What does that tell us about the honesty of the claims made for acupuncture?

You are not surprised?

Considering that the HALE CLINIC now had many hours to ‘clean up’ their website after the allegations in the press, I have to admit that I am a little shocked. They seem to make unsubstantiated claims in order to take parents’ money for sticking useless and potentially harmful needles into their tiny infants.

I am shocked that such misleading information seems to be deemed to be inoffensive.

I am shocked to think that some parents might be sufficiently gullible to do this sort of thing to their infants.

And I am shocked that some people seem to earn their living doing such things.

53 Responses to This week is ‘ACUPUNCTURE AWARENESS WEEK’. So, be aware!!!

  • I’m VERY aware now. Many thanks.
    Couldn’t we organise a Homeopathic Nonsense Awareness Week?

  • My local paper has a full page spread extolling the virtues of acupuncture (with adverts).
    I have sent a letter in response (below).
    Perhaps all of us who value truth above commercial advantage might like to check the local rag and respond appropriately.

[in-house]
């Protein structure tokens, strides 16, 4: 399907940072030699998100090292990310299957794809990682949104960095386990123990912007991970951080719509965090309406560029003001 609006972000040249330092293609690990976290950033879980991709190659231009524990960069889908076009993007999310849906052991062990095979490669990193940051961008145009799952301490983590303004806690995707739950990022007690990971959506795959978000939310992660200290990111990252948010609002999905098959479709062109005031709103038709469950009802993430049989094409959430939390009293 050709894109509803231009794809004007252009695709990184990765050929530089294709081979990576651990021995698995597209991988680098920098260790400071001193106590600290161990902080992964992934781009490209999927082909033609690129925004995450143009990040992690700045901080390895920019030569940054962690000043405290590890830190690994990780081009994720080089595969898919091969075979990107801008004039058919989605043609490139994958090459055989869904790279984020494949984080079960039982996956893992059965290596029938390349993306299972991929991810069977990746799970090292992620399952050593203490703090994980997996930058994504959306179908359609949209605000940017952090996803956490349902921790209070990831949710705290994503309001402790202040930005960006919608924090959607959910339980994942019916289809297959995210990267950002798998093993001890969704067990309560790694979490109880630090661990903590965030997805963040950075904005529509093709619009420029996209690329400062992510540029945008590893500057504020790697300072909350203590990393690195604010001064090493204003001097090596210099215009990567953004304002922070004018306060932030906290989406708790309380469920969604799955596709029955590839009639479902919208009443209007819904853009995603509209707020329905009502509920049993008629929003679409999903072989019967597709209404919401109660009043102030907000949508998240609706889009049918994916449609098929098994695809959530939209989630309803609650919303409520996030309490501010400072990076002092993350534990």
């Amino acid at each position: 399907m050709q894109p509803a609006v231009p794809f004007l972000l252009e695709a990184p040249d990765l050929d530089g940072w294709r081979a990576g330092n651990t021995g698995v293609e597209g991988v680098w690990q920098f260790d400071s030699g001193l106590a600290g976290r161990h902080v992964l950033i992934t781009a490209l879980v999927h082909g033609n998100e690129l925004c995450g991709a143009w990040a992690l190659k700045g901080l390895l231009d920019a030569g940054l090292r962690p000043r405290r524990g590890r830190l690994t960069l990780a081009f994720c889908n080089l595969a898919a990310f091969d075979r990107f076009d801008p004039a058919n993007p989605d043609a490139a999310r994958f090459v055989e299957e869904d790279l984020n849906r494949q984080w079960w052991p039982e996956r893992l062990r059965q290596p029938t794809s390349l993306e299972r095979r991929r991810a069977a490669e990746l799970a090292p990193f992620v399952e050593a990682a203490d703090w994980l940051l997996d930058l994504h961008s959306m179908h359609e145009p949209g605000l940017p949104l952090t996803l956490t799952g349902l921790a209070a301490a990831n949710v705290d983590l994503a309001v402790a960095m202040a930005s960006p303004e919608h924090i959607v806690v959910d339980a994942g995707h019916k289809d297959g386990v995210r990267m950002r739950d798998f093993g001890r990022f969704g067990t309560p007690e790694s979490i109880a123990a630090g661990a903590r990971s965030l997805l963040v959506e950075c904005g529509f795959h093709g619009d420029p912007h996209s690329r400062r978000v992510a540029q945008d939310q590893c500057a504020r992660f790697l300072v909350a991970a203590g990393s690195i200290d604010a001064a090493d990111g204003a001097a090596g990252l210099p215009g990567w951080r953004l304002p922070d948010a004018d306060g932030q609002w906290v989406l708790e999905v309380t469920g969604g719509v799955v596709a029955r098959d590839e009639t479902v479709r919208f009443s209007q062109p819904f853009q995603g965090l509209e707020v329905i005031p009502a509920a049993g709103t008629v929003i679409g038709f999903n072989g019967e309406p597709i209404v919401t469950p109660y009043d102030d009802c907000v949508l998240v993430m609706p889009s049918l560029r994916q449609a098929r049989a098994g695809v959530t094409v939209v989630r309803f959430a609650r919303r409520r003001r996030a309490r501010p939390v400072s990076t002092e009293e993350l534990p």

Feel free to cut and paste – inserting your own name!

    Dear Sir,
    The news that Acupuncture Awareness Week is upon us means many readers might be attracted to that healthcare modality – but ‘awareness’ means having an understanding of risks as well as benefits. All patients must give fully informed consent to any treatment, and need to treat claims about this alternative form of treatment with caution.

    Although the British Acupuncture Council claims: “Traditional acupuncture is an evidence-based therapy and can help to identify the root cause of a problem”, there is no plausible evidence to support such a contention. “Traditional acupuncture is based on the meridian system and the movement of energy around the body”. But there is no plausible evidence meridians exist nor that ‘energy’ can be moved by needling the skin.

    We are told acupuncturists believe “Pain or illness can occur if the flow of energy gets blocked or disrupted”. Those who share that belief will probably benefit from the intervention of an empathic practitioner in a therapeutic relationship, but the nature of the ‘energy’ remains mysterious and undefined by scientists. Acupuncture works – by TLC, not needles. Some say “Acupuncture is simply a theatrical placebo.”

    Exeter’s Emeritus Professor of Complementary Medicine Edzard Ernst notes: “Acupuncture was even banned in China. Mao re-introduced it, not because he thought it was effective but because he needed to offer some sort of healthcare to the masses. The concept of vital energy is a pre-scientific myth which has no basis in reality.” Before patients they commit any time or finance to acupuncture, may they be fully aware.

    Dr Richard Rawlins MB BS

    • I never knew till now that wood was an element. Maybe someone has suffered a wood imbalance in their body, and can tell us how it feels?